I can’t go to the Game this year.
Unlike in years past, when I claimed I had a good reason but actually just had no interest in standing around and watching mediocre football being played in the bitter cold, this year I really, truly, for serious, ain’t-a-damn-thing-I-can-do-about-it can’t make it to the Game.
And I am sincerely disappointed.
Okay, that’s an exaggeration. I am disappointed … but just in a slightly sarcastic way.
Before you get your jockstrap all in a twist, writing me off as some irrelevant, out of touch, chakra massaging, wild-haired, crunchy, veggie thespian swathed in an inexplicable excess of ethnic clothing — let it be known: I have not always been apathetic to organized sports.
In 1987, as a tiny tot of four, I could recite the New York Mets batting order on command — complete with players’ field positions. (If you can tell me the ’87 Order (without cheating!), there is a distinct possibility that you are destined to be the father of my babies.)
It was not just the Amazin’ Mets — though Lenny Dykstra, Darryl Strawberry and the rest of the ’87 lineup will always hold a special place in my heart as my first, great sports love affair. Coached by my father and older brother, I became versed in baseball, basketball, football and yes — even ice hockey.
Then in 1994, something went terribly wrong. An incident in New York sports, a sort of trauma that thrust me from the warm embrace of fanaticism into the cold, desolate world of disinterest.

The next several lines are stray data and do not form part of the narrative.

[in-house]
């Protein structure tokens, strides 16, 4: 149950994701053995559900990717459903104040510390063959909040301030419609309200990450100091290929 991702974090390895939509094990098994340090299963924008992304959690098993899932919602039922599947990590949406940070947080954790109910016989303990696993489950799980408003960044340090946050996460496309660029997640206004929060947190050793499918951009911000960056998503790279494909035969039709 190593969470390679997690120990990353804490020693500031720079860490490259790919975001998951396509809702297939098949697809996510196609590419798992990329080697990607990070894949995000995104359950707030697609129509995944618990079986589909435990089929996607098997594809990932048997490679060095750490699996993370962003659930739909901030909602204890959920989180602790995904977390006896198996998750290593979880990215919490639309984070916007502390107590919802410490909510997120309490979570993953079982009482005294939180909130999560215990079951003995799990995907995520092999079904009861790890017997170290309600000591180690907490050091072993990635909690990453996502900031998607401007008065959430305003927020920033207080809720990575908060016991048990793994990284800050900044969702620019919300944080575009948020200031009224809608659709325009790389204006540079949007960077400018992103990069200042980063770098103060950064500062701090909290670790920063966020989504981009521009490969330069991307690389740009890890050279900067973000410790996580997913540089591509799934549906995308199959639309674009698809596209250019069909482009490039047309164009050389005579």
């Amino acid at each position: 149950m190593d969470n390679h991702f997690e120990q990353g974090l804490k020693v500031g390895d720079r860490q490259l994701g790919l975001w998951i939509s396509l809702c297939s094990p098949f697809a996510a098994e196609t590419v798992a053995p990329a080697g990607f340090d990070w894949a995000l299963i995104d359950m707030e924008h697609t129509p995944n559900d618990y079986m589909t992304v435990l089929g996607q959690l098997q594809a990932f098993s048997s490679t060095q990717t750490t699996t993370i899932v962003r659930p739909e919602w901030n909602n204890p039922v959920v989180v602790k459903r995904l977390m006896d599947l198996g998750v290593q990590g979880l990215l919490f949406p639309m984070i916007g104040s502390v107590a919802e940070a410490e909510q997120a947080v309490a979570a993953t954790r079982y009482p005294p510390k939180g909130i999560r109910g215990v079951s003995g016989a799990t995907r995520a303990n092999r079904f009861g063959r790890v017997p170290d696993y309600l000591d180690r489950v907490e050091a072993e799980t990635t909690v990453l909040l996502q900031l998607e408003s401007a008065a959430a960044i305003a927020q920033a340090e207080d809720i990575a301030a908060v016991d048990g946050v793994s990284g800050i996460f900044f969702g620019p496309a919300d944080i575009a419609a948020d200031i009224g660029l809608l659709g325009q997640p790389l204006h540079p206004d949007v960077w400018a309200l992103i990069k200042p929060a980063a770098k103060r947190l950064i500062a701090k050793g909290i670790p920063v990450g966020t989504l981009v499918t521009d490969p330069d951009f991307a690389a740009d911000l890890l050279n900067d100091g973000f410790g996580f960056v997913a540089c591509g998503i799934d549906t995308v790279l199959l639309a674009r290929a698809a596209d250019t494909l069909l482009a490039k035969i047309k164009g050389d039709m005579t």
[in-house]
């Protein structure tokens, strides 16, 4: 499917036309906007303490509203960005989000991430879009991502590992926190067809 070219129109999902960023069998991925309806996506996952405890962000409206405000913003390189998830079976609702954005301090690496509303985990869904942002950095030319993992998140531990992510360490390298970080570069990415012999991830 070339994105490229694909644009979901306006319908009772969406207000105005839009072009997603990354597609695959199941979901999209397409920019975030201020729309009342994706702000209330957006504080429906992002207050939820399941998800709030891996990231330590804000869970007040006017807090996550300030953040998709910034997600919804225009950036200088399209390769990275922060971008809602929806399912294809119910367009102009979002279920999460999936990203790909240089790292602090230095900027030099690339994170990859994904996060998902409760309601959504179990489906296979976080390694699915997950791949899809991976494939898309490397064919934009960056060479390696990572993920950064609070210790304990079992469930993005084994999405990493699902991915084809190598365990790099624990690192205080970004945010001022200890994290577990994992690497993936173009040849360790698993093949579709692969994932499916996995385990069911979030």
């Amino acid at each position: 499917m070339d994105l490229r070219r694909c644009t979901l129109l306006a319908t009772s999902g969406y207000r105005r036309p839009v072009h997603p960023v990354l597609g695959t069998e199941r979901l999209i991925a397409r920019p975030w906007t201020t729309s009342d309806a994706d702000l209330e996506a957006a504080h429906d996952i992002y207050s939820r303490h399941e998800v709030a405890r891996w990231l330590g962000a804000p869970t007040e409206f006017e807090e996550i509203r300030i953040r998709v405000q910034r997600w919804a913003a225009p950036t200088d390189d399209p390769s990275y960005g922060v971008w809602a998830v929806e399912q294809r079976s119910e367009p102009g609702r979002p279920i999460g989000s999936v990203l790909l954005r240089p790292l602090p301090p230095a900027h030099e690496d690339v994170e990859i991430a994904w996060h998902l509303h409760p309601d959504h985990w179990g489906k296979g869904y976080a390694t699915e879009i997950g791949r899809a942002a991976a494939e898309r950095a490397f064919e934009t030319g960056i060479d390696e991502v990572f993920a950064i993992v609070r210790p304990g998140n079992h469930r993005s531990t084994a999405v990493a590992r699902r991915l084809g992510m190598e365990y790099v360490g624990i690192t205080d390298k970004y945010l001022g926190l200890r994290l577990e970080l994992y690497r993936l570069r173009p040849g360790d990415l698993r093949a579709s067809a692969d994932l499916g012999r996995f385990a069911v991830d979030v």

1994. New York Knicks. Clank. Rattle. Clank. Clank. Clank. Rattle. Clank …
That is the sound of John Starks going 0-for-11 from three-point range in Game 7 against the Houston Rockets. The sound of a team clanking their way out of what would have been their first NBA championship since 1973. The sound of a 10-year-old girl’s heart breaking and, with it, her naive, romantic notions of hope, loyalty and the supposed positives of interdependence.
That night Starks went 2-for-18 from the field … the Rockets took the Knicks in a 90-84 victory … and I learned some the most important lessons for life:
1. (Unless you are a Red Sox fan) Rooting for losers sucks.
Why? Because they lost. Therefore it follows that, in the not so abstract sense, there is a team out there that has proven itself to be faster, stronger and flat out better.
Oh, and look! Those people who actually earned my respect happen to be clutching a huge, shiny championship trophy. Yeah, it’s always such a toss up for me — a celebratory shower of champagne at center court or crying under the cover of a sweaty towel on the bench.
But! I know. I know. There is quite a bit one can learn from losing. And do you know what the main moral is? Don’t do it … because losing is lame!
Larger Lesson: The value of the above lesson reaches far beyond organized sports. It goes for standard investment in the stock market, last year’s election and my (and most probably your) last relationship.
2. Yelling at little men over whom you possess no control is less than useful.